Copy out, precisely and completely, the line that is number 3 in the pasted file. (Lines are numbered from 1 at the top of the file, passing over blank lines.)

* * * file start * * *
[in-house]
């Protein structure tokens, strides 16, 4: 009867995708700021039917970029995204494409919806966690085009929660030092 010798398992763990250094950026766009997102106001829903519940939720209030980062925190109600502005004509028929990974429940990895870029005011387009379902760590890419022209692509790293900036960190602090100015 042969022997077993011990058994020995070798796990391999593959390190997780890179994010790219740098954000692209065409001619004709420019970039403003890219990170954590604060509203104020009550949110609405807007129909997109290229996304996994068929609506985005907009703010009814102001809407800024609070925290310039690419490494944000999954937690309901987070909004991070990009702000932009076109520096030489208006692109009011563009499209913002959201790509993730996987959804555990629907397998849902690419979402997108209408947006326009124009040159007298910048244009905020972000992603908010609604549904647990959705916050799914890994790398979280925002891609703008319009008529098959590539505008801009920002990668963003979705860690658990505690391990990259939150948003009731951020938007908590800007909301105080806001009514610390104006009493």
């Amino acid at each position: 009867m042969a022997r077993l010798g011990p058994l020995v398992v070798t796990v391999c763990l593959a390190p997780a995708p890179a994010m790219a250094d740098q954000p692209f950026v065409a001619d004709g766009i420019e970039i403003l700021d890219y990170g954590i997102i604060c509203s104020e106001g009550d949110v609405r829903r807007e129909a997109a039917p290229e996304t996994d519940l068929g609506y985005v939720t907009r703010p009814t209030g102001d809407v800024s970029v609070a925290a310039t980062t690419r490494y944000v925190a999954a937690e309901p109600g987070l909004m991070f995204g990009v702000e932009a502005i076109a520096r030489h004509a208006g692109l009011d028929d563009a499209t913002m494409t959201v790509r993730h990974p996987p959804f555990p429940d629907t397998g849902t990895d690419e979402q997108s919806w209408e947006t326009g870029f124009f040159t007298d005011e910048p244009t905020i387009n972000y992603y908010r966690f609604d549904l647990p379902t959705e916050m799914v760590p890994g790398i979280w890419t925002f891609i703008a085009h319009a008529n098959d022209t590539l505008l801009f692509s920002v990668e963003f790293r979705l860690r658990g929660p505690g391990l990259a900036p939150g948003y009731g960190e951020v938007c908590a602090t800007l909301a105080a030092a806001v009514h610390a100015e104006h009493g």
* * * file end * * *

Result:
């Amino acid at each position: 009867m042969a022997r077993l010798g011990p058994l020995v398992v070798t796990v391999c763990l593959a390190p997780a995708p890179a994010m790219a250094d740098q954000p692209f950026v065409a001619d004709g766009i420019e970039i403003l700021d890219y990170g954590i997102i604060c509203s104020e106001g009550d949110v609405r829903r807007e129909a997109a039917p290229e996304t996994d519940l068929g609506y985005v939720t907009r703010p009814t209030g102001d809407v800024s970029v609070a925290a310039t980062t690419r490494y944000v925190a999954a937690e309901p109600g987070l909004m991070f995204g990009v702000e932009a502005i076109a520096r030489h004509a208006g692109l009011d028929d563009a499209t913002m494409t959201v790509r993730h990974p996987p959804f555990p429940d629907t397998g849902t990895d690419e979402q997108s919806w209408e947006t326009g870029f124009f040159t007298d005011e910048p244009t905020i387009n972000y992603y908010r966690f609604d549904l647990p379902t959705e916050m799914v760590p890994g790398i979280w890419t925002f891609i703008a085009h319009a008529n098959d022209t590539l505008l801009f692509s920002v990668e963003f790293r979705l860690r658990g929660p505690g391990l990259a900036p939150g948003y009731g960190e951020v938007c908590a602090t800007l909301a105080a030092a806001v009514h610390a100015e104006h009493g």